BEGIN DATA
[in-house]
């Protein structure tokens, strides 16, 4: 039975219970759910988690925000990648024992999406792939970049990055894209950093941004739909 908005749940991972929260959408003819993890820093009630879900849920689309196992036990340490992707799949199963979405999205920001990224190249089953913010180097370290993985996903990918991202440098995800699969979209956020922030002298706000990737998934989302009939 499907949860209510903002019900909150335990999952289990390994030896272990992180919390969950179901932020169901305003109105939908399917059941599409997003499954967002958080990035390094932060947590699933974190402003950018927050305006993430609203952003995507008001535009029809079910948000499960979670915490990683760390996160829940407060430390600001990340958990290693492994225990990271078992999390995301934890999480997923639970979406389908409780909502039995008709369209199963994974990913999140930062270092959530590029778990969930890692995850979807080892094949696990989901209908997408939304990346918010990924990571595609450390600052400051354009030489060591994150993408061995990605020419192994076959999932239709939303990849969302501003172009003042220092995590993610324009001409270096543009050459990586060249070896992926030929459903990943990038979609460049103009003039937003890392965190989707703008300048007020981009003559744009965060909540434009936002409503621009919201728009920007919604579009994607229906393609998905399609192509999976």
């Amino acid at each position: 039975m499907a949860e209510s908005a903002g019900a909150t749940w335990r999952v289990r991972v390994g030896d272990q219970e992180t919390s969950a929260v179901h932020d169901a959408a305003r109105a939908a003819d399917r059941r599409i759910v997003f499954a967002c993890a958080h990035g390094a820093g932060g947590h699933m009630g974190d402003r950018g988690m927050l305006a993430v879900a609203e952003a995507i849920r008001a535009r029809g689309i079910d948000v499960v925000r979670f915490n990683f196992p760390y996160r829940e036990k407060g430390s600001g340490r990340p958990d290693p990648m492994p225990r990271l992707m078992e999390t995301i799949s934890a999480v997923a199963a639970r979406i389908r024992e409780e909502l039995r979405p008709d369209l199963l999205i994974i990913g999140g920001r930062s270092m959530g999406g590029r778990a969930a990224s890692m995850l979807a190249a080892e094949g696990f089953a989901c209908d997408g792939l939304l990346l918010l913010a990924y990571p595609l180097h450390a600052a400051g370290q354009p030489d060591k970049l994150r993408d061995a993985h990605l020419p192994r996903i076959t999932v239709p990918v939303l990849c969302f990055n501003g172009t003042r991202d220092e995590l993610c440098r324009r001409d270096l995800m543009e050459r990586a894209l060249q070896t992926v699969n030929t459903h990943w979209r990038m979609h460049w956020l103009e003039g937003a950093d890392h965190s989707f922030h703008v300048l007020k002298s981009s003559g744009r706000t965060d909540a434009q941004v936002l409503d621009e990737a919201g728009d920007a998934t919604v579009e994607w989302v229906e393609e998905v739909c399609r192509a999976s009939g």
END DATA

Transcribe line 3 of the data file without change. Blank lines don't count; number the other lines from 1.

């Amino acid at each position: 039975m499907a949860e209510s908005a903002g019900a909150t749940w335990r999952v289990r991972v390994g030896d272990q219970e992180t919390s969950a929260v179901h932020d169901a959408a305003r109105a939908a003819d399917r059941r599409i759910v997003f499954a967002c993890a958080h990035g390094a820093g932060g947590h699933m009630g974190d402003r950018g988690m927050l305006a993430v879900a609203e952003a995507i849920r008001a535009r029809g689309i079910d948000v499960v925000r979670f915490n990683f196992p760390y996160r829940e036990k407060g430390s600001g340490r990340p958990d290693p990648m492994p225990r990271l992707m078992e999390t995301i799949s934890a999480v997923a199963a639970r979406i389908r024992e409780e909502l039995r979405p008709d369209l199963l999205i994974i990913g999140g920001r930062s270092m959530g999406g590029r778990a969930a990224s890692m995850l979807a190249a080892e094949g696990f089953a989901c209908d997408g792939l939304l990346l918010l913010a990924y990571p595609l180097h450390a600052a400051g370290q354009p030489d060591k970049l994150r993408d061995a993985h990605l020419p192994r996903i076959t999932v239709p990918v939303l990849c969302f990055n501003g172009t003042r991202d220092e995590l993610c440098r324009r001409d270096l995800m543009e050459r990586a894209l060249q070896t992926v699969n030929t459903h990943w979209r990038m979609h460049w956020l103009e003039g937003a950093d890392h965190s989707f922030h703008v300048l007020k002298s981009s003559g744009r706000t965060d909540a434009q941004v936002l409503d621009e990737a919201g728009d920007a998934t919604v579009e994607w989302v229906e393609e998905v739909c399609r192509a999976s009939g």